Review: An atheist considers a new book meant for him
RELIGION FOR ATHEISTS: A Non-believer’s Guide to the Uses of Religion. By Alain de Botton. Pantheon. 320 pages. $26.95.
Theists and atheists will find something to love, something to hate and quite a bit to think about in this book. Early on, Alain de Botton says, “Let us bluntly state that of course no religions are true in any God-given sense.” However, most of the book argues that atheists should adopt religious practices.
De Botton is essentially telling atheists, “Don’t throw the baby out with the bathwater.” But it’s not easy to distinguish the baby from the bathwater.
Religious fundamentalists will see a baby in holy water with nothing to throw out, while some atheists will see poisoned water with no baby in it.
De Botton contends that even though supernatural claims of religion are entirely false, no secular school of thought has ever attained the popularity, influence or fervor enjoyed by Christianity, Judaism and Buddhism.
He says humans invented religion because the earliest communities needed to control their members’ tendencies toward violence. Religion also served to foster harmony and forgiveness.
De Botton envisions a world free from religion’s superstitions and open to the needs of humans for community and inspiration. Most atheists will acknowledge the power of religion and can be receptive to appropriating workable ideas from religion, just as some religions have done from one another.
The problem for most atheists is that the religious cures de Botton recommends are usually worse than the so-called secular diseases. Here are a few examples.
People are generally happier when they can put aside their work and domestic obligations, and gather around a table to enjoy good food and meaningful conversation. De Botton proposes Agape Restaurants similar to the Eucharist, where friends and strangers can congregate for moving experiences as they share their inner lives. But pre-assigned rituals that simulate the practices of those who find comfort in the Eucharist would not uplift atheists. Christians who believe they are eating the body and drinking the blood of a savior do not equate their Eucharist “meal” to dining out with friends.
Religious belief provides structure on how to lead our lives. De Botton compares Catholic confession favorably to psychotherapy, which is inconsistent. He likes the precision and standardization of the confessional booth.
An atheist would argue that though psychotherapy may be inconsistent, it is responsive to individual needs and respectful of individual circumstances of life. The uniformity and standardization de Botton praises in the confessional booth relies on dogmatically defined notions of sin.
Having been a math professor at the College of Charleston for more than 30 years, I agree with some of the problems de Botton identifies at universities. Professors care about the ideas they present, as they should, but often spend too little time on how best to impart these ideas. Students are usually given more material than they can assimilate and they struggle to hold onto what matters most. When occasionally I run across former students who tell me they enjoyed my courses, I ask what they remember. Most might recall a comment or two that I made, but not so much the mathematics.
So what is de Botton’s solution to the education failure? Repetition and more repetition. He suggests that re-reading texts and repeating rituals, as done in the yearly cycle of Torah (Hebrew Bible) readings, might serve as models for secular instruction aimed at inculcating. However powerful an idea, it becomes more so when parishioners exclaim in unison at every point, “Thank you Jesus.” De Botton would like a chorus of students to shout their approval after every sentence of a powerful essay.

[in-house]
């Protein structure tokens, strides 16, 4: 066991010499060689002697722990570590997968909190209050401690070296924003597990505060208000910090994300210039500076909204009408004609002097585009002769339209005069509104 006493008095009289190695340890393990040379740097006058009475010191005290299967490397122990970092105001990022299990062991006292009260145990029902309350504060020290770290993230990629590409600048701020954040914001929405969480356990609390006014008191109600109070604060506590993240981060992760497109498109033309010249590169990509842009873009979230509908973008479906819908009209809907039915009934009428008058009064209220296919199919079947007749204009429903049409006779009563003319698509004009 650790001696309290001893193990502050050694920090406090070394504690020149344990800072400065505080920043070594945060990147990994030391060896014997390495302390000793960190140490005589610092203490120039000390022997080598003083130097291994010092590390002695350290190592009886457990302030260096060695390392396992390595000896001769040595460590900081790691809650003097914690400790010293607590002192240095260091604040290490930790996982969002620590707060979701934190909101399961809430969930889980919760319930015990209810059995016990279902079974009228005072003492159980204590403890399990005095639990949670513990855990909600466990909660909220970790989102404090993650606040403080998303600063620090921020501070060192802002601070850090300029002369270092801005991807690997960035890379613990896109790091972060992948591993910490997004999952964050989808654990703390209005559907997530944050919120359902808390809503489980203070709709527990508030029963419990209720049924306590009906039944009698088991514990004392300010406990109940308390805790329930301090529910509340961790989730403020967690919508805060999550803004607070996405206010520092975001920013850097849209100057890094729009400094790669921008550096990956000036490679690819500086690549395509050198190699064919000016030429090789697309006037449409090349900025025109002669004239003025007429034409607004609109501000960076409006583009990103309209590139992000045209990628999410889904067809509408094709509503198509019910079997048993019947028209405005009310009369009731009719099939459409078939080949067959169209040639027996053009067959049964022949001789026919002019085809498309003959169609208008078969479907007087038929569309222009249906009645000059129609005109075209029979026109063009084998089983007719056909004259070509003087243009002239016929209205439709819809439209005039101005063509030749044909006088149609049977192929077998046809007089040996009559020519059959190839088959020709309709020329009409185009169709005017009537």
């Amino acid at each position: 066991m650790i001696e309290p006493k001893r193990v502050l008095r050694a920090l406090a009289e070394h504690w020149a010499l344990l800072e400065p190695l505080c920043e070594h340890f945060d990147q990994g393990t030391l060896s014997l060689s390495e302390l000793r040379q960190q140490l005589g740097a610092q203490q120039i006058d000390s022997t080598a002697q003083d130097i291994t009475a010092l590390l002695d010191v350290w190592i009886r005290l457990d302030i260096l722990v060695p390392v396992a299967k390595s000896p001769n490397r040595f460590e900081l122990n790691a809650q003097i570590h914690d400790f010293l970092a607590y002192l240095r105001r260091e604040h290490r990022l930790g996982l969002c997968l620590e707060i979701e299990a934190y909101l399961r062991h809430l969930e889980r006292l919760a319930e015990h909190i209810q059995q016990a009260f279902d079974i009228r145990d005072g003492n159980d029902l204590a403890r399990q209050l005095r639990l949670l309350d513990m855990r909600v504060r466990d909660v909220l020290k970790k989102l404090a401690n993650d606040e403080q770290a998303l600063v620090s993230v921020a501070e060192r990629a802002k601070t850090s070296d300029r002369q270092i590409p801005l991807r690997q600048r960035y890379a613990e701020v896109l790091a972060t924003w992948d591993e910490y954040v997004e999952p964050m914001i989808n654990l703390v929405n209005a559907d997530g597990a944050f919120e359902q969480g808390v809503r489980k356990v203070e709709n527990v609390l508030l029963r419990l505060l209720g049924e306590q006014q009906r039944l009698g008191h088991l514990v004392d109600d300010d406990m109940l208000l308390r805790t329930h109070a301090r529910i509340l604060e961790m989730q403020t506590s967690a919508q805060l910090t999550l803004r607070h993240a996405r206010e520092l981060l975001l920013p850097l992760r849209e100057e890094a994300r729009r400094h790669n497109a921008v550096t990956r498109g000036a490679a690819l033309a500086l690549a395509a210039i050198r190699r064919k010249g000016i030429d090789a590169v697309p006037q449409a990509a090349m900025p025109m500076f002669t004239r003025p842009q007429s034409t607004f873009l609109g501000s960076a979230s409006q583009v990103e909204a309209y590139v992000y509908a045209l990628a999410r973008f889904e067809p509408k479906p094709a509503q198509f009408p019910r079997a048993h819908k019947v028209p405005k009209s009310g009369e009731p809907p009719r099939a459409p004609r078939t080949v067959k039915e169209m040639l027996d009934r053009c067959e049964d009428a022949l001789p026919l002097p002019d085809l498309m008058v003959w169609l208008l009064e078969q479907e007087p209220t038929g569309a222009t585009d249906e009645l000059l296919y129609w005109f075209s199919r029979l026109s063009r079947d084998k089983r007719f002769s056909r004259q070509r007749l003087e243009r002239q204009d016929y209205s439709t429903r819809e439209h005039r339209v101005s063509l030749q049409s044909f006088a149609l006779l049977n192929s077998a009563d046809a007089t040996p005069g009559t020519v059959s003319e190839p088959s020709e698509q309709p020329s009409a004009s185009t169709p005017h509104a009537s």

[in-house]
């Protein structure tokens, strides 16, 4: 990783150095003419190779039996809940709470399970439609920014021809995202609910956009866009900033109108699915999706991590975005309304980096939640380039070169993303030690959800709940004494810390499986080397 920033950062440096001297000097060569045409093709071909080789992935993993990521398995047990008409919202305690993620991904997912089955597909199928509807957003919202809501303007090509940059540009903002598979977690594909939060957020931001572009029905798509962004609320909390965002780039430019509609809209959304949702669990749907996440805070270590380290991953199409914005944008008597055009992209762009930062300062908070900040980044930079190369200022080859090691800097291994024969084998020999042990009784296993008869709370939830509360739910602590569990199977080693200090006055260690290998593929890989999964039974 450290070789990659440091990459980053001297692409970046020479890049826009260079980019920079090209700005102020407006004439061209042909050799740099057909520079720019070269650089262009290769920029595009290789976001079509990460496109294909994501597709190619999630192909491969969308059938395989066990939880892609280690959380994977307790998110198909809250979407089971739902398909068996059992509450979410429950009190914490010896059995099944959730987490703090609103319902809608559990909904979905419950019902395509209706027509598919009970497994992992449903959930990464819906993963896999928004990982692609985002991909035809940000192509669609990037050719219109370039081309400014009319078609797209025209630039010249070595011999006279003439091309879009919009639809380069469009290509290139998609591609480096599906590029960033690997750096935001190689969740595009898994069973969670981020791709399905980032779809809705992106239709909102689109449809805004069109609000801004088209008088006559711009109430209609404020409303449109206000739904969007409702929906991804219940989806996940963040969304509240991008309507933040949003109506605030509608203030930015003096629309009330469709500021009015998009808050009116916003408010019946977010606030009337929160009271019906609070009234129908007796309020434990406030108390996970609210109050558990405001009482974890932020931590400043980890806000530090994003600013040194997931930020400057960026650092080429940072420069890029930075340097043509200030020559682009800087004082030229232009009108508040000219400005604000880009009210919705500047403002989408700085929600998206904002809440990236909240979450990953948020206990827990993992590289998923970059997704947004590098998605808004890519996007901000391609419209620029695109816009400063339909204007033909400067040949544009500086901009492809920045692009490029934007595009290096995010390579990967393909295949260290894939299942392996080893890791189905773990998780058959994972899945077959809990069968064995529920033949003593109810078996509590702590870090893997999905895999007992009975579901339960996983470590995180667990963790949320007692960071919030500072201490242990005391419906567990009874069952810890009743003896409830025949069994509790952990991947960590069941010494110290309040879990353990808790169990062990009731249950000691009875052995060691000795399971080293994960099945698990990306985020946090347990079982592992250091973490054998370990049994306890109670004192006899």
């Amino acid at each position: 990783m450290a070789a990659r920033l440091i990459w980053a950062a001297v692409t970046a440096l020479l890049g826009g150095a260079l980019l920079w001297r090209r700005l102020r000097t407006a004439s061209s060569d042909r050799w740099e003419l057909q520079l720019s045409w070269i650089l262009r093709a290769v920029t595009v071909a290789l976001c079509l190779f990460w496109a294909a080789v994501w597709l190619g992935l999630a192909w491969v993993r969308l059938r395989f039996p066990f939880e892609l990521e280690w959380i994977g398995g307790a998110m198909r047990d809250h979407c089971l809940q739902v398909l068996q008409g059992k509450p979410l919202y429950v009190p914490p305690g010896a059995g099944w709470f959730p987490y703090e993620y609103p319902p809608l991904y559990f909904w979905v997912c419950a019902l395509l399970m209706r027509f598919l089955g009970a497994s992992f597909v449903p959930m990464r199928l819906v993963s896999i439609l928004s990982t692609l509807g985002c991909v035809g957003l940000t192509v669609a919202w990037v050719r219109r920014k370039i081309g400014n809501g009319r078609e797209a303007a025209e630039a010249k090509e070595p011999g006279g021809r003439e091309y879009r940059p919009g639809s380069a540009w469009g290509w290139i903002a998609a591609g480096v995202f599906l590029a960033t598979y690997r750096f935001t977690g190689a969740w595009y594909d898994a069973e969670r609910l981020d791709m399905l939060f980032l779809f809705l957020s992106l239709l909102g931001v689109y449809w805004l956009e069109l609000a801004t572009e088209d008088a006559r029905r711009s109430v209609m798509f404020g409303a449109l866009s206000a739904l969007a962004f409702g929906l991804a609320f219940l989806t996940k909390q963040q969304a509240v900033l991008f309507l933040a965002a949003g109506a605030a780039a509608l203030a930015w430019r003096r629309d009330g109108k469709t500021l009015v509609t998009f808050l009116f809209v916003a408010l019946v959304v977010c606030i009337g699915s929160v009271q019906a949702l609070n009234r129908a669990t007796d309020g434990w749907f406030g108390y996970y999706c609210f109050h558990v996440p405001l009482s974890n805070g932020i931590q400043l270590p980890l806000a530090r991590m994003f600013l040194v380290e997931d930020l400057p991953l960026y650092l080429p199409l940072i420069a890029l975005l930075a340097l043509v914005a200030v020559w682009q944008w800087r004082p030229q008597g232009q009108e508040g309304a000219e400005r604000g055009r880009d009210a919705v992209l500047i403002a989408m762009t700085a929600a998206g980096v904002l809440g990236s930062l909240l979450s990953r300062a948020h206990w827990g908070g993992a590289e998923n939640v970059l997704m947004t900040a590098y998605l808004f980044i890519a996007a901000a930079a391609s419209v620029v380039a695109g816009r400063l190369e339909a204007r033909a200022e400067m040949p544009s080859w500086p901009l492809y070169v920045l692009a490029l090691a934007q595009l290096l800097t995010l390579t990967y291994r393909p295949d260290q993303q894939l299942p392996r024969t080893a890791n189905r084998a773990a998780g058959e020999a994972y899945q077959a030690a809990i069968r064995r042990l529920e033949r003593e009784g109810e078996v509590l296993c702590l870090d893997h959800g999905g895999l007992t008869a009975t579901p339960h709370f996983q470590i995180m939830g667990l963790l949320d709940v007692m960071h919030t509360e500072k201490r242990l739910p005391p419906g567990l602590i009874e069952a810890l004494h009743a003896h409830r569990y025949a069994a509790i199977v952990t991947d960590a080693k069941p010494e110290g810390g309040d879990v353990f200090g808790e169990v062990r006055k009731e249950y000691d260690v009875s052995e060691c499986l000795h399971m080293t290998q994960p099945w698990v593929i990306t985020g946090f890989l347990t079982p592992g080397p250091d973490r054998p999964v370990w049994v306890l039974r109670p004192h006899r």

De Botton seems unable to distinguish education from indoctrination. Repetition is fine for memorizing dogma, but not for mastering concepts. Christians and Jews may feel comforted by an unquestioned certainty of belief as they read from holy books that haven’t much changed in more than 2,000 years. While more inspiring and creative methods of secular instruction might be needed, that should not come at the expense of encouraging students to question, challenge, analyze, test and argue in order to come to new understandings and make new discoveries. That’s what education is about.
De Botton praises religion’s benefits while ignoring atrocities committed in the name of religion. He would like atheists to pick and choose from religion and reach some kind of consensus that meets the emotional and intellectual needs of all secular people. I think he has an impossible task. Whose values would get promoted? Applying some absolute standards for right and wrong, and instituting artificial rituals, looks too much like the indoctrination that drove many away from religious institutions.
This book is well-written and does provoke a discussion on what it means to be good without God.
My primary disappointment in de Botton, who was raised as a secular Jew in Switzerland, is that he seems completely unfamiliar with the varieties of humanist and atheist communities that are growing in this country and others. There are organized, nontheistic, religious communities for secular Jews; ethical culture societies; and humanist Unitarians. There are flourishing non-religious communities of atheists and humanists, including the local Secular Humanists of the Lowcountry.
Everything de Botton says atheists need within religion, atheists are finding without religion. We don’t need traditional religion to teach us how to be moral and compassionate, how to find awe and beauty in the universe, or how to love.
Reviewer Herb Silverman, founder and president of the Secular Coalition for America and author of “Candidate Without a Prayer: An Autobiography of a Jewish Atheist in the Bible Belt”